Jesus’ teaching on marriage describes oneness as unity: “So they are no longer two but one flesh. What therefore God has joined together, let not man separate” (Matthew 19:6; see also Mark 10:1-8; 1 Corinthians 6:16; Ephesians 5:22-33). This Matthew verse uses the metaphor of “one flesh” to describe the spiritual, emotional, and physical unity we can experience only in marriage. But this metaphorical language should not be taken literally. That would be ridiculous.
The 3 Marriage Essentials
Most couples we talk to begin their marriages without any clear perspective of what they’re really trying to accomplish together, or how to get there. However, we know that having a good perspective on the relational playing field and a sound marital strategy will always yield the best results.
In the game of marriage, we also have an Enemy who has his own perspective and game plan. If Satan can get men and women confused about God’s design for marriage, they’re more likely to build their union on faulty foundations. That’s exactly what we see happening with many of the couples we serve.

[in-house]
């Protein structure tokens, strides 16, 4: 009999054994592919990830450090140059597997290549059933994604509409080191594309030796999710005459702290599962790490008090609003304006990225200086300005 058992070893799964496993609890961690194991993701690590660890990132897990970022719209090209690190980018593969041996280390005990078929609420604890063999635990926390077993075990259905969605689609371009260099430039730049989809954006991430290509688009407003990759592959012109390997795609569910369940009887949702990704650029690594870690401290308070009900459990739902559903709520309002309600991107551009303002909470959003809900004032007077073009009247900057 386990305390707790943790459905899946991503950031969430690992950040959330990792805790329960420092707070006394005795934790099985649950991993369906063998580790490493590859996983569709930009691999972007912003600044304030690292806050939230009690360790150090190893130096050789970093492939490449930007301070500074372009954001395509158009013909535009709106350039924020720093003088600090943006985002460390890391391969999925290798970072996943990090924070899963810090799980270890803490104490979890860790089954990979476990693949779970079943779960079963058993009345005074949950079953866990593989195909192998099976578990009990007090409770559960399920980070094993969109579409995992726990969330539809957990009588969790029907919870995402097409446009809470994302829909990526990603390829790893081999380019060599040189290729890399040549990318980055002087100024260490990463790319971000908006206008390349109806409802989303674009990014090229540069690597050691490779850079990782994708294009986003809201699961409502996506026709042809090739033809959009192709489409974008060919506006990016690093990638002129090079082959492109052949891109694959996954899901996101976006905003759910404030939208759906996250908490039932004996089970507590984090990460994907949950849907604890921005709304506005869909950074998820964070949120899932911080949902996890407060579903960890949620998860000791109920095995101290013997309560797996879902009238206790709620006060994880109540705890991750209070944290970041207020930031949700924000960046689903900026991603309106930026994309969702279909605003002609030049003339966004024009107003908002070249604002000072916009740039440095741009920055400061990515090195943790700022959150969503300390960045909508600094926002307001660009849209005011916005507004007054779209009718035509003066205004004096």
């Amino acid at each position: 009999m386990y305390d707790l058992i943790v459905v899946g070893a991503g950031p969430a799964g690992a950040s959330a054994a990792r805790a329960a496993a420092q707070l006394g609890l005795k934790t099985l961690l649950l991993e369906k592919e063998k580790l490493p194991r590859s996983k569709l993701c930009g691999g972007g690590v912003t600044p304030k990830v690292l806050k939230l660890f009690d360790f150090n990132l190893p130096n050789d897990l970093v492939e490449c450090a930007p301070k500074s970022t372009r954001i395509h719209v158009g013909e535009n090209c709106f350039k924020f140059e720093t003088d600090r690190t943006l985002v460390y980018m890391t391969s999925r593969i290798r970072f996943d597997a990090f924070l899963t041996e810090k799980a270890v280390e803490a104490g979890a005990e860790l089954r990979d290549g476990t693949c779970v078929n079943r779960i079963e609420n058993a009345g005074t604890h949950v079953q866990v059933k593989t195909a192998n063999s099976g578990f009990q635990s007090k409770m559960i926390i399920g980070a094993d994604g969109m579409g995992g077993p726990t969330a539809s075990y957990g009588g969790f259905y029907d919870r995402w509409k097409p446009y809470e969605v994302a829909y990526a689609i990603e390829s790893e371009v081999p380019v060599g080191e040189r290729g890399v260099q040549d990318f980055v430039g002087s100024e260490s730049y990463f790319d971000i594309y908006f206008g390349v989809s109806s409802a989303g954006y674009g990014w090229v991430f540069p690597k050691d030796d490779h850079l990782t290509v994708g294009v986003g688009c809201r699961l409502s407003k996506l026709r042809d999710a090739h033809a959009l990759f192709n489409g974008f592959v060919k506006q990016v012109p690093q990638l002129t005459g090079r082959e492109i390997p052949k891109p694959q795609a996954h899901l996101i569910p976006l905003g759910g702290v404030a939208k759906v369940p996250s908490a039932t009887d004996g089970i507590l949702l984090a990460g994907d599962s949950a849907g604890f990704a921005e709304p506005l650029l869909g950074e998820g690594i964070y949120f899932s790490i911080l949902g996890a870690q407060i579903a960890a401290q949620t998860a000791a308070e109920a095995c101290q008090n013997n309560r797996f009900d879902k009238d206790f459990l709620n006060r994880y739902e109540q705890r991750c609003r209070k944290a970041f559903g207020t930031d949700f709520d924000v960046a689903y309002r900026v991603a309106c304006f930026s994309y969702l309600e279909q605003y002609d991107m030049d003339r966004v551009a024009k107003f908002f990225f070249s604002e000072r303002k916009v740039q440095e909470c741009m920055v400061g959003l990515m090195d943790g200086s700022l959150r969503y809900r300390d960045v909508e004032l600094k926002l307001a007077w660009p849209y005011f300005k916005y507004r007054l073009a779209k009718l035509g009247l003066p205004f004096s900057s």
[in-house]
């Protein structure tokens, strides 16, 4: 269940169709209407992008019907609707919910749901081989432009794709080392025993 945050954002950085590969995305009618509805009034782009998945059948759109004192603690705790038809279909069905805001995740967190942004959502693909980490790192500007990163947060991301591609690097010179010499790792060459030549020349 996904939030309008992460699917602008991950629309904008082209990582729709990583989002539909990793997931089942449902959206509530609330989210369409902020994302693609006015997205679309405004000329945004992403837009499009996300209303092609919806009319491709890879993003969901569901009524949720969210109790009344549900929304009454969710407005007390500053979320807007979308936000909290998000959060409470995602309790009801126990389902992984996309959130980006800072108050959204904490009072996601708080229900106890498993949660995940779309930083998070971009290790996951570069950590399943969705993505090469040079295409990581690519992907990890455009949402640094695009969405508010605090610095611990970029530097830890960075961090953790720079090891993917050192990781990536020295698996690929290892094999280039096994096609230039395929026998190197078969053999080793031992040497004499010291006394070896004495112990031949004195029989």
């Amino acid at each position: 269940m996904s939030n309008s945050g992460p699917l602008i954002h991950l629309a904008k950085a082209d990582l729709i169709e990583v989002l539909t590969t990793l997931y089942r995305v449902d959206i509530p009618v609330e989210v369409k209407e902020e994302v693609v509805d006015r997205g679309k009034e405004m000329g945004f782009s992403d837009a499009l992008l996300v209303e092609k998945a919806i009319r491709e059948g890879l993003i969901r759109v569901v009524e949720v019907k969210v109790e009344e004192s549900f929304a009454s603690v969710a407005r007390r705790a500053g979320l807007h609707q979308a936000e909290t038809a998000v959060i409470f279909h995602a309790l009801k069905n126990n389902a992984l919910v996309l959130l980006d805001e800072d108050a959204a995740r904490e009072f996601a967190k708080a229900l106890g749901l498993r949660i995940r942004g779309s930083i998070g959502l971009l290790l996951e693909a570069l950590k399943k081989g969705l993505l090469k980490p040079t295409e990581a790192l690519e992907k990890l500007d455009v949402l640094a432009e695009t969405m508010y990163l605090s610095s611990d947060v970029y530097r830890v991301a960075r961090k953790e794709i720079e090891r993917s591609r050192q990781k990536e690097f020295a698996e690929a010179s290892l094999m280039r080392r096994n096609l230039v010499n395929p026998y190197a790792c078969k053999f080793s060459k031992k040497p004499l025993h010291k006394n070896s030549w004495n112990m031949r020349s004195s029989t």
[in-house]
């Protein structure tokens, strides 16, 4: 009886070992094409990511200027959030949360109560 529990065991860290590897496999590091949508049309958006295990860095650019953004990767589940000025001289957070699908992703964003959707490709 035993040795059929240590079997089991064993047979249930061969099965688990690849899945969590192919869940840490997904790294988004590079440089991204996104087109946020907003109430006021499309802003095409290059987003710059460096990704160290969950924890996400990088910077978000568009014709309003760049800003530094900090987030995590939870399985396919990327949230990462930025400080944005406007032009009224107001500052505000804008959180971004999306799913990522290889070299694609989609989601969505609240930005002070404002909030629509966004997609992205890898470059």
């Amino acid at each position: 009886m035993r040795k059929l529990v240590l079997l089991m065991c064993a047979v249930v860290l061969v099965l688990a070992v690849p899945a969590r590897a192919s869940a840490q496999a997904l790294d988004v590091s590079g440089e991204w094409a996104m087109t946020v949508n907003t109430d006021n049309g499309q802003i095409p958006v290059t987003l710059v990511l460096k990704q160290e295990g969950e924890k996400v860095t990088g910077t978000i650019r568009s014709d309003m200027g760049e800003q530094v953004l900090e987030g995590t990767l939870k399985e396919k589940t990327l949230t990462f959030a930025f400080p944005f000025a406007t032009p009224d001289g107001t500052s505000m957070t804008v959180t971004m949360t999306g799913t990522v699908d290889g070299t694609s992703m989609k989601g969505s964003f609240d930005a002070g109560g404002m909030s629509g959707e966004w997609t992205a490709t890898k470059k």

Successful marriages are those marriages where each of these three components is nurtured and cared for. Instead of doing away with our individual personalities as the unity candle suggests, a godly marriage flourishes when both the man and woman are healthy, flourishing, and burning bright!
In our work with troubled couples, we often find a flawed view of marriage, exemplified by the unity candle, underneath all the confusion and division. The unity candle ritual falsely says that “1 + 1 = 1.” The fact is, there are three essential components in every marriage:
1 + 1 = 3 Model
Finally, here’s a model that’s robust and realistic. The essential elements are all here, including:
- two healthy adults,
- each of whom has a relationship with himself or herself,
- and each of whom has a close relationship with Christ, who is their sustainer.